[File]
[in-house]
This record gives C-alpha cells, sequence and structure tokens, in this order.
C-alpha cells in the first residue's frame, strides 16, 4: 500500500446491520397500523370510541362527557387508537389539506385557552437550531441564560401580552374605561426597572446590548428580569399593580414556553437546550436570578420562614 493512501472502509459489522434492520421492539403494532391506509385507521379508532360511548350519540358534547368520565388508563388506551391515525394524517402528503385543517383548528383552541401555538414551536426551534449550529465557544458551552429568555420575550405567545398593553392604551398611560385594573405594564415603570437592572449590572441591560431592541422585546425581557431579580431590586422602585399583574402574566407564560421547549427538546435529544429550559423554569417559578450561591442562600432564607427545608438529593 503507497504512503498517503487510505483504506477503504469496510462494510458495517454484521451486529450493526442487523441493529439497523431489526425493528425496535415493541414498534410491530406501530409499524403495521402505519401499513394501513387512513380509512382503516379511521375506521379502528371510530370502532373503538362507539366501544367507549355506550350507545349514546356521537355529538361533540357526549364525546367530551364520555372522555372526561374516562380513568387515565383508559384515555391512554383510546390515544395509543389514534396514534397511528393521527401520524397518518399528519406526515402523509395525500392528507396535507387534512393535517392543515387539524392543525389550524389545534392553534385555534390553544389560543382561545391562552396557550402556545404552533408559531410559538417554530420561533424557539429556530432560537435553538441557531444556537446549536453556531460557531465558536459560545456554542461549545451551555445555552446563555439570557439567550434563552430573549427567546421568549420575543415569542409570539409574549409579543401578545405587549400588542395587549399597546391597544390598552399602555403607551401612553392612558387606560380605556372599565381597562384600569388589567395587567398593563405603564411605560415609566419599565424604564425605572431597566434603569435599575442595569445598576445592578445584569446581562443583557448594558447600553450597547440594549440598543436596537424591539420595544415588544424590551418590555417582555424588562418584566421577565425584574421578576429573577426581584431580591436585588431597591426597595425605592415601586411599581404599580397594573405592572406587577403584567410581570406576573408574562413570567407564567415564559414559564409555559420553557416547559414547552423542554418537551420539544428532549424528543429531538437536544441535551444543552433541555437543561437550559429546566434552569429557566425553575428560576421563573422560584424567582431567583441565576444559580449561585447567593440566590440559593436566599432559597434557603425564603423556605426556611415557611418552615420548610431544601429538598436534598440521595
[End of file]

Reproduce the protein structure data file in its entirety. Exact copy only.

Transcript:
[in-house]
This record gives C-alpha cells, sequence and structure tokens, in this order.
C-alpha cells in the first residue's frame, strides 16, 4: 500500500446491520397500523370510541362527557387508537389539506385557552437550531441564560401580552374605561426597572446590548428580569399593580414556553437546550436570578420562614 493512501472502509459489522434492520421492539403494532391506509385507521379508532360511548350519540358534547368520565388508563388506551391515525394524517402528503385543517383548528383552541401555538414551536426551534449550529465557544458551552429568555420575550405567545398593553392604551398611560385594573405594564415603570437592572449590572441591560431592541422585546425581557431579580431590586422602585399583574402574566407564560421547549427538546435529544429550559423554569417559578450561591442562600432564607427545608438529593 503507497504512503498517503487510505483504506477503504469496510462494510458495517454484521451486529450493526442487523441493529439497523431489526425493528425496535415493541414498534410491530406501530409499524403495521402505519401499513394501513387512513380509512382503516379511521375506521379502528371510530370502532373503538362507539366501544367507549355506550350507545349514546356521537355529538361533540357526549364525546367530551364520555372522555372526561374516562380513568387515565383508559384515555391512554383510546390515544395509543389514534396514534397511528393521527401520524397518518399528519406526515402523509395525500392528507396535507387534512393535517392543515387539524392543525389550524389545534392553534385555534390553544389560543382561545391562552396557550402556545404552533408559531410559538417554530420561533424557539429556530432560537435553538441557531444556537446549536453556531460557531465558536459560545456554542461549545451551555445555552446563555439570557439567550434563552430573549427567546421568549420575543415569542409570539409574549409579543401578545405587549400588542395587549399597546391597544390598552399602555403607551401612553392612558387606560380605556372599565381597562384600569388589567395587567398593563405603564411605560415609566419599565424604564425605572431597566434603569435599575442595569445598576445592578445584569446581562443583557448594558447600553450597547440594549440598543436596537424591539420595544415588544424590551418590555417582555424588562418584566421577565425584574421578576429573577426581584431580591436585588431597591426597595425605592415601586411599581404599580397594573405592572406587577403584567410581570406576573408574562413570567407564567415564559414559564409555559420553557416547559414547552423542554418537551420539544428532549424528543429531538437536544441535551444543552433541555437543561437550559429546566434552569429557566425553575428560576421563573422560584424567582431567583441565576444559580449561585447567593440566590440559593436566599432559597434557603425564603423556605426556611415557611418552615420548610431544601429538598436534598440521595